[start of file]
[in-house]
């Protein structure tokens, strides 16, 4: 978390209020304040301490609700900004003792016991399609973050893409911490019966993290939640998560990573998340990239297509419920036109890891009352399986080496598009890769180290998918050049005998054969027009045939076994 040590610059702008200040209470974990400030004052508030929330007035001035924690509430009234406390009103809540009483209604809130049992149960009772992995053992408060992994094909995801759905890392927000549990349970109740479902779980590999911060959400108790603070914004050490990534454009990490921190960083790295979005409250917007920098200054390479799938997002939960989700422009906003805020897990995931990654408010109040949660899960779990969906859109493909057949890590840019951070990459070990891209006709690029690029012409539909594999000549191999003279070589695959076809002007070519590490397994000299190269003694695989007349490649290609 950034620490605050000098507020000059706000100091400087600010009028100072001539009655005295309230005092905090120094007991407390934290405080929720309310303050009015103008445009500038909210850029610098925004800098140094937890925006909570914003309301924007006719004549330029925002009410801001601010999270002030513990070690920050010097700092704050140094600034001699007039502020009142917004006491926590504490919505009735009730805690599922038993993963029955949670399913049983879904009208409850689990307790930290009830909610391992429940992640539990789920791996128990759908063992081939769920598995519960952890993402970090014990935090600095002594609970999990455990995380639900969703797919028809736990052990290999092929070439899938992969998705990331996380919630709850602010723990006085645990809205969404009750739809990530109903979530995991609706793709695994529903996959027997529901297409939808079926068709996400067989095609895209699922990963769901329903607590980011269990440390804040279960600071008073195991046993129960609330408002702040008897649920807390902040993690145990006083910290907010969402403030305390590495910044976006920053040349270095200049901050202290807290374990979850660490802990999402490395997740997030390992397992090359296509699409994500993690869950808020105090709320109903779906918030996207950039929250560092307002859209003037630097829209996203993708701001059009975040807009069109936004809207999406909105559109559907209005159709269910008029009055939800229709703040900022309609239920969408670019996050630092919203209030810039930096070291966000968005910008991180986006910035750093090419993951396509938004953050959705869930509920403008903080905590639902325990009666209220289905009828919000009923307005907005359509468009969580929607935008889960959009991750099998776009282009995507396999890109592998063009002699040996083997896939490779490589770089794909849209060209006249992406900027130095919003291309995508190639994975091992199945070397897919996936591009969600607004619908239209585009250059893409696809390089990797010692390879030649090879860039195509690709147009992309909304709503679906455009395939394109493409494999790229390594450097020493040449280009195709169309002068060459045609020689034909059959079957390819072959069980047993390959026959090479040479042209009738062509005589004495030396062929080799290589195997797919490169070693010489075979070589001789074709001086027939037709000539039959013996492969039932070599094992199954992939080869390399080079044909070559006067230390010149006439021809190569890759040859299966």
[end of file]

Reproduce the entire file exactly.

[in-house]
């Protein structure tokens, strides 16, 4: 978390209020304040301490609700900004003792016991399609973050893409911490019966993290939640998560990573998340990239297509419920036109890891009352399986080496598009890769180290998918050049005998054969027009045939076994 040590610059702008200040209470974990400030004052508030929330007035001035924690509430009234406390009103809540009483209604809130049992149960009772992995053992408060992994094909995801759905890392927000549990349970109740479902779980590999911060959400108790603070914004050490990534454009990490921190960083790295979005409250917007920098200054390479799938997002939960989700422009906003805020897990995931990654408010109040949660899960779990969906859109493909057949890590840019951070990459070990891209006709690029690029012409539909594999000549191999003279070589695959076809002007070519590490397994000299190269003694695989007349490649290609 950034620490605050000098507020000059706000100091400087600010009028100072001539009655005295309230005092905090120094007991407390934290405080929720309310303050009015103008445009500038909210850029610098925004800098140094937890925006909570914003309301924007006719004549330029925002009410801001601010999270002030513990070690920050010097700092704050140094600034001699007039502020009142917004006491926590504490919505009735009730805690599922038993993963029955949670399913049983879904009208409850689990307790930290009830909610391992429940992640539990789920791996128990759908063992081939769920598995519960952890993402970090014990935090600095002594609970999990455990995380639900969703797919028809736990052990290999092929070439899938992969998705990331996380919630709850602010723990006085645990809205969404009750739809990530109903979530995991609706793709695994529903996959027997529901297409939808079926068709996400067989095609895209699922990963769901329903607590980011269990440390804040279960600071008073195991046993129960609330408002702040008897649920807390902040993690145990006083910290907010969402403030305390590495910044976006920053040349270095200049901050202290807290374990979850660490802990999402490395997740997030390992397992090359296509699409994500993690869950808020105090709320109903779906918030996207950039929250560092307002859209003037630097829209996203993708701001059009975040807009069109936004809207999406909105559109559907209005159709269910008029009055939800229709703040900022309609239920969408670019996050630092919203209030810039930096070291966000968005910008991180986006910035750093090419993951396509938004953050959705869930509920403008903080905590639902325990009666209220289905009828919000009923307005907005359509468009969580929607935008889960959009991750099998776009282009995507396999890109592998063009002699040996083997896939490779490589770089794909849209060209006249992406900027130095919003291309995508190639994975091992199945070397897919996936591009969600607004619908239209585009250059893409696809390089990797010692390879030649090879860039195509690709147009992309909304709503679906455009395939394109493409494999790229390594450097020493040449280009195709169309002068060459045609020689034909059959079957390819072959069980047993390959026959090479040479042209009738062509005589004495030396062929080799290589195997797919490169070693010489075979070589001789074709001086027939037709000539039959013996492969039932070599094992199954992939080869390399080079044909070559006067230390010149006439021809190569890759040859299966």